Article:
- Use a non-burstable instance type to achieve consistent CPU and network performance.
- Per AWS documentation, burstable performance instances (such as T4g, T3a, T2, etc.) use a CPU credit mechanism which can result in variable performance.
- Use an instance type with greater than 16 vCPUs (e.g. 24 vCPUs or more) to ensure consistent network performance.
- Per AWS documentation, instances with 16 vCPUs or less use a network I/O credit mechanism to burst beyond baseline bandwidth.
Tailscale uses various NAT traversal techniques to safely connect to other Tailscale nodes without manual intervention. Nearly all of the time, you do not need to open any firewall ports for Tailscale. However, if your VPC and security groups are overly restrictive about internet-bound egress traffic, refer to What firewall ports should I open to use Tailscale.
Tailscale devices deployed to a public subnet with a public IP address will benefit from direct connections between nodes for the best performance.
Tailscale uses both direct and relayed connections, opting for direct connections where possible. AWS NAT Gateway is known to impede direct connections causing connections to use Tailscale DERP relay servers. This does not cause connectivity issues, but can lead to lower throughput and performance than direct connections.
If you must deploy Tailscale such that internet-bound connections go through a AWS NAT Gateway (e.g. to reuse existing IP addresses that are allow-listed to third parties), contact your Tailscale account team to discuss more advanced deployment options that utilize public and private subnet routing on a single EC2 instance.
To allow non-AWS devices on your tailnet to resolve VPC-specific DNS records, configure split DNS to forward queries for internal AWS domains to the Amazon Route 53 Resolver of your VPC. If you have multiple VPCs, associate additional VPCs with a private hosted zone to enable DNS resolution across all of them.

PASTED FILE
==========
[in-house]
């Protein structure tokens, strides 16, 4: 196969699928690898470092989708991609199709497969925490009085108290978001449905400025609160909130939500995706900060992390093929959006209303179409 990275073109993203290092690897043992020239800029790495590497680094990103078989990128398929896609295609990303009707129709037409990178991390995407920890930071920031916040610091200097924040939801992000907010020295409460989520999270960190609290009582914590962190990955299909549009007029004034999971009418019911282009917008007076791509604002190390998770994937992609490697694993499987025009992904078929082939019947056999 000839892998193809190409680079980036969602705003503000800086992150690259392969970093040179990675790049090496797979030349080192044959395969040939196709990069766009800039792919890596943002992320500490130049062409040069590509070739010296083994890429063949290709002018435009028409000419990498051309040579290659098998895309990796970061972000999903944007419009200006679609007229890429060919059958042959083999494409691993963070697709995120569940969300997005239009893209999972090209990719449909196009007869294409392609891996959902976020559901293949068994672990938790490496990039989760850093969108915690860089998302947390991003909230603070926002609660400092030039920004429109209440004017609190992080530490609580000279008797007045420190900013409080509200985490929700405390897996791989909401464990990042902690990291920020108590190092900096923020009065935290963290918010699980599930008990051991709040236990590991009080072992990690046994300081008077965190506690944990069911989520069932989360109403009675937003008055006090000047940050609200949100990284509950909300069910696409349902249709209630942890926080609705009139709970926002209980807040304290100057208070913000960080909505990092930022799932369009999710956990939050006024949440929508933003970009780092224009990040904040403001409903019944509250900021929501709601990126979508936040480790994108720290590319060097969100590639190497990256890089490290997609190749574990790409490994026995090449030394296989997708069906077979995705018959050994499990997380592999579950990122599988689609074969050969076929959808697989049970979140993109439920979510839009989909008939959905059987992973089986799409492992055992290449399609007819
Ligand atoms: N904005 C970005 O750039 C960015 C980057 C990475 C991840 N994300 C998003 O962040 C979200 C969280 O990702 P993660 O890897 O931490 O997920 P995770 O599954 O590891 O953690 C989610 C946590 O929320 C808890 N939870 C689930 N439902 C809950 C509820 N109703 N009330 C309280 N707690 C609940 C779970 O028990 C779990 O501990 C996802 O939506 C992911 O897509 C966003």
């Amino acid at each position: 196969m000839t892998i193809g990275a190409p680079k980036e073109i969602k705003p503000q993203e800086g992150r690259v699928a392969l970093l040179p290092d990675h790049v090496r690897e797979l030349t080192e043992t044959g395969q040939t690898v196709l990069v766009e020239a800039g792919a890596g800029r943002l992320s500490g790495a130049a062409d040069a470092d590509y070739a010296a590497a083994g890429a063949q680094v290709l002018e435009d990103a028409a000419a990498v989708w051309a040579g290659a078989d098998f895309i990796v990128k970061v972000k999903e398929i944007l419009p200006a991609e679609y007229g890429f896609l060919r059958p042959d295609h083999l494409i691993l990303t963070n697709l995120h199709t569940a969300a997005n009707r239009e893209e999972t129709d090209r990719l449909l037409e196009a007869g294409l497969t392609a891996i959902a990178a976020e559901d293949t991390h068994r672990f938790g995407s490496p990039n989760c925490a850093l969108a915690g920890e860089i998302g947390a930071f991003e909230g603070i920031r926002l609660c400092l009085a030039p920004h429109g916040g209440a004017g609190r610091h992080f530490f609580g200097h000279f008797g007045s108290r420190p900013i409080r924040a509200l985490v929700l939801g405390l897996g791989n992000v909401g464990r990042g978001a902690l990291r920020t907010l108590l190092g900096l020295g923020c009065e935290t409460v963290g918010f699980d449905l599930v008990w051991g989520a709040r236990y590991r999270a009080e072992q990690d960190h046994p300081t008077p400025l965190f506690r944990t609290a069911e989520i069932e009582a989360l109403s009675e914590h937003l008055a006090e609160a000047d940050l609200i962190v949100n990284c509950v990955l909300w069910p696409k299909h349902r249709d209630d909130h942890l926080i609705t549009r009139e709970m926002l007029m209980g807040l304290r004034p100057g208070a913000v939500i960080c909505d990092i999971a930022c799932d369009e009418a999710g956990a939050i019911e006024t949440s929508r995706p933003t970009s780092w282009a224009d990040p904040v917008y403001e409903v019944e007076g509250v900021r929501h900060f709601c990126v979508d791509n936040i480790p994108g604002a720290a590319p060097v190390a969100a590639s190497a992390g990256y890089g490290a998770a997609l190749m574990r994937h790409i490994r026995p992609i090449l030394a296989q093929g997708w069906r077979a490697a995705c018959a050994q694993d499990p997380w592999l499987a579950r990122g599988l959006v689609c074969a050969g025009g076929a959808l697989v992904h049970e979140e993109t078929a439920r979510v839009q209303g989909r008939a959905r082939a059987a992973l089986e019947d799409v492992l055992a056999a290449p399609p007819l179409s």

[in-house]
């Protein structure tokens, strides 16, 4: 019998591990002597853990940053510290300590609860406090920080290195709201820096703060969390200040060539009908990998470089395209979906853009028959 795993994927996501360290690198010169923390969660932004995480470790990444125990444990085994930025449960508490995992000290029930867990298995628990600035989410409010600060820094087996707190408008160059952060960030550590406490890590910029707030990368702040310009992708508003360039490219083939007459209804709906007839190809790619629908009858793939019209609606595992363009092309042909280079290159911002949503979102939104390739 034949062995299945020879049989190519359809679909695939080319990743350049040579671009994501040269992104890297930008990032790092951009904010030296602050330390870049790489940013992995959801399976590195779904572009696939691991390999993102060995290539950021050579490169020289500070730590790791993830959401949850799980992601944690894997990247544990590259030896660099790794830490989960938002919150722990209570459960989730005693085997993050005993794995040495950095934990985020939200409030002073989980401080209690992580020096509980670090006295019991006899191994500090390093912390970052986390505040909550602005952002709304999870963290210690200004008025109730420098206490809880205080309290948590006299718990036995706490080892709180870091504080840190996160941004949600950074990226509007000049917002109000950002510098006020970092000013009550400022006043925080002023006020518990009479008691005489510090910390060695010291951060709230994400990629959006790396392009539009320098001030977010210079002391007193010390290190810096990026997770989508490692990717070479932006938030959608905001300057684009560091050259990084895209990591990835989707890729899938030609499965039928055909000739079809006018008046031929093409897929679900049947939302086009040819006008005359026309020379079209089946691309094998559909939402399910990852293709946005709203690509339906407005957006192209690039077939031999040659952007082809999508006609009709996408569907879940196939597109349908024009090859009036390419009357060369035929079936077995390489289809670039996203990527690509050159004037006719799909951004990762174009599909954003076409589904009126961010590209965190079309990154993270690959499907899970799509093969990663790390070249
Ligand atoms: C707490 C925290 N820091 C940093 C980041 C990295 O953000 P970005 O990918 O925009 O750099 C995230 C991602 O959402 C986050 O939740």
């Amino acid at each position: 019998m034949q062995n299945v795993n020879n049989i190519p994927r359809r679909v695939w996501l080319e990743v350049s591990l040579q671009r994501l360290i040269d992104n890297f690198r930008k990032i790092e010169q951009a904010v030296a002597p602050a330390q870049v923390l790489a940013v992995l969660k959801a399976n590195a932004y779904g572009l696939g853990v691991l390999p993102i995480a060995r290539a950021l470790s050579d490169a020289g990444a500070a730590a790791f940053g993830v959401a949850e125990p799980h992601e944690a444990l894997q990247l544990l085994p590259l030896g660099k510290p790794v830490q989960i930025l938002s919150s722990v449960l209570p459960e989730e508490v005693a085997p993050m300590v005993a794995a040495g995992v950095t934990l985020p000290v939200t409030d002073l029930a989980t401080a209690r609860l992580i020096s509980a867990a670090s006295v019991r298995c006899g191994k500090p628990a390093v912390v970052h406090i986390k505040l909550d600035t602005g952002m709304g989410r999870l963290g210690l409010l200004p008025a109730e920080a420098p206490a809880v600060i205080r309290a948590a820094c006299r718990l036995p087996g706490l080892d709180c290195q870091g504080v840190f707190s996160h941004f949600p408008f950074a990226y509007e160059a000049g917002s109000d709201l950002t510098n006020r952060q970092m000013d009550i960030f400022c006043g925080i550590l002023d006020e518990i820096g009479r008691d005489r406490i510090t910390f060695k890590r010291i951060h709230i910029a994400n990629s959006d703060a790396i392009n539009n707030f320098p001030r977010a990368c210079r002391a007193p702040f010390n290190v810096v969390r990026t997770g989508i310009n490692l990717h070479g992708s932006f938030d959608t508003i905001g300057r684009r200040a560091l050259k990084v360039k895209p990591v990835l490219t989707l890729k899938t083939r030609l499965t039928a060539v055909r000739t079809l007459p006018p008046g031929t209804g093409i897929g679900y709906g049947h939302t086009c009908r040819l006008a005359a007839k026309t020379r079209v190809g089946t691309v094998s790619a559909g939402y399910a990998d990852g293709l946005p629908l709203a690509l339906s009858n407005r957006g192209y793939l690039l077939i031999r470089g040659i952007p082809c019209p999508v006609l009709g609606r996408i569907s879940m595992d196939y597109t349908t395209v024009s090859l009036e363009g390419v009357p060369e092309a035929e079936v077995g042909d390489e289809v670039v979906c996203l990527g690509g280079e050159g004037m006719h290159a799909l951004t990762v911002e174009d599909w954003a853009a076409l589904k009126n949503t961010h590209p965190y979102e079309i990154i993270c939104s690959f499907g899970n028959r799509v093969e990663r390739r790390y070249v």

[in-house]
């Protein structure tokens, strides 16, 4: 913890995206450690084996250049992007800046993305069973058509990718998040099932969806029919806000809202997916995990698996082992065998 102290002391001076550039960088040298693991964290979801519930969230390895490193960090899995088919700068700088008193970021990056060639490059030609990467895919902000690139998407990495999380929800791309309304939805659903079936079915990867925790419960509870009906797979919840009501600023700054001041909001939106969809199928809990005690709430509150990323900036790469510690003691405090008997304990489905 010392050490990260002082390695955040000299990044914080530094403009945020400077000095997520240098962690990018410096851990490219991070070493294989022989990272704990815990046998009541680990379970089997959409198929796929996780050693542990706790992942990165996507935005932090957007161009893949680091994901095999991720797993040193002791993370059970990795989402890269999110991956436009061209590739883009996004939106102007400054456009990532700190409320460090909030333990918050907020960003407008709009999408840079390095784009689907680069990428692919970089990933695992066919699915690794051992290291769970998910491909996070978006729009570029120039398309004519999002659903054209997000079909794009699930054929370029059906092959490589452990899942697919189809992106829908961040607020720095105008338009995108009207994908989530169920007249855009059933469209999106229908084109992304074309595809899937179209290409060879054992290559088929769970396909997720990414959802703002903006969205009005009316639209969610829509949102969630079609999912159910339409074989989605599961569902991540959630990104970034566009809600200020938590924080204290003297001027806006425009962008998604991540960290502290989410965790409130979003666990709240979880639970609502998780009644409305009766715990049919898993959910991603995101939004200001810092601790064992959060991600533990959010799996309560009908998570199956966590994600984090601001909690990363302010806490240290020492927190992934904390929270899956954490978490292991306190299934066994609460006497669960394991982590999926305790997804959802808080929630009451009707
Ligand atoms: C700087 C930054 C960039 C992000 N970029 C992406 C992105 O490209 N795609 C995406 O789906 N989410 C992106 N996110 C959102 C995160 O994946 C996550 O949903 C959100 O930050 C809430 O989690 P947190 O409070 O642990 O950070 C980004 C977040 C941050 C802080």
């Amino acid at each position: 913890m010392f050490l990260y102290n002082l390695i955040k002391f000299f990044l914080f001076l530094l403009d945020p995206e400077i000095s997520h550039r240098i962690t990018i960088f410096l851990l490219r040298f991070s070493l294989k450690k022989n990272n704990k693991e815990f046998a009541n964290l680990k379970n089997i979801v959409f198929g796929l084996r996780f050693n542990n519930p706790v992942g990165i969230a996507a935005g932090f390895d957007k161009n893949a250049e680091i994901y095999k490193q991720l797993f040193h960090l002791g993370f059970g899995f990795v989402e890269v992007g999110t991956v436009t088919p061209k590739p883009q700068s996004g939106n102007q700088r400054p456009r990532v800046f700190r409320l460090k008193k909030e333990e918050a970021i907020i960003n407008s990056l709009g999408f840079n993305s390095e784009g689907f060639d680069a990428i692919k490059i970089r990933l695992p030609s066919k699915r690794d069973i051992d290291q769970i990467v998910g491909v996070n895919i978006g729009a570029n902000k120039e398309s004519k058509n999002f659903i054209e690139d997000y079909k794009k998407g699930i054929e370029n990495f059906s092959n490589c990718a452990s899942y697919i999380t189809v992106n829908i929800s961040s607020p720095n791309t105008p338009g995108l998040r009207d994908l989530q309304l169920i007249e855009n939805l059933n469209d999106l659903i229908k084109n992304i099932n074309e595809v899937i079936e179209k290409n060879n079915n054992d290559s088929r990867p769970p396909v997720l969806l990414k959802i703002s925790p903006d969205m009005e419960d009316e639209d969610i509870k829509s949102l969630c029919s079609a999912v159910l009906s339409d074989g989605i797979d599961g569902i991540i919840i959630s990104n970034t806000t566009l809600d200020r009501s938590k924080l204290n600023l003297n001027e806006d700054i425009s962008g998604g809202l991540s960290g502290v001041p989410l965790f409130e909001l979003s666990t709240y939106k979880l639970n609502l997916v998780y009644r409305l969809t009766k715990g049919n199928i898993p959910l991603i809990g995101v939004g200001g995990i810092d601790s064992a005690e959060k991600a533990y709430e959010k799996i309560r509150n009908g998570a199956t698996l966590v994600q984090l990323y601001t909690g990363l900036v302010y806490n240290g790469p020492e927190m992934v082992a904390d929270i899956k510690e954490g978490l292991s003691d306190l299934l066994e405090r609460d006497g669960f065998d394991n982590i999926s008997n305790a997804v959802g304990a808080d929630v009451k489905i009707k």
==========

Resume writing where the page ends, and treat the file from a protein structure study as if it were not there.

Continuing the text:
VPC peering and transit VPCs are a common strategy for connecting multiple VPCs together. You can deploy a subnet router (or a set for subnet router failover) within a VPC to allow access to multiple VPCs.
If you have VPCs or subnets with overlapping IPv4 addresses, use 4via6 subnet routers to access resources with unique IPv6 addresses for each overlapping subnet.
Multiple subnet routers can be deployed and configured to advertise the same routes to achieve subnet router failover. This ensures users of your network can continue to access resources if one routing device goes offline. On AWS, deploy two or more subnet routers across multiple availability zones to have better isolation and protection against zone failures.
Oftentimes organizations are using Tailscale to connect to and administer their EKS clusters, Amazon Elastic Container Service (ECS) deployments, etc. While Tailscale can run within a container and be deployed to EKS or ECS, we recommend running your subnet routers externally to these clusters to ensure connectivity is available in the event your cluster is having issues. In other words, run your subnet router on dedicated EC2 instances or an EKS cluster separate from than the cluster you’re administering.
Deploy multiple session recorder instances across multiple availability zones to improve resiliency against zone failures. If your organization operates across multiple regions, consider deploying SSH session recording nodes in each region you operate and configure SSH access rules to send recording information to the local region for your nodes.
Configure Tailscale SSH session recording to persist recordings to an Amazon S3 bucket to reduce operational concerns such as available storage space, durability, access controls, etc.
Create an IAM policy with the minimum-required permissions to store and view (for the recorder web UI) recordings with an S3 bucket.
If your organization operates across multiple AWS regions, consider deploying SSH session recording nodes in each region you operate and configure SSH access rules to send recording information to the local region for your nodes.
Given the sensitive nature of SSH session recordings, follow the AWS security best practices for Amazon S3.
Configure S3 lifecycle rules so that recording files transition to another storage class and/or expire and delete after a time period that meets your organization’s requirements.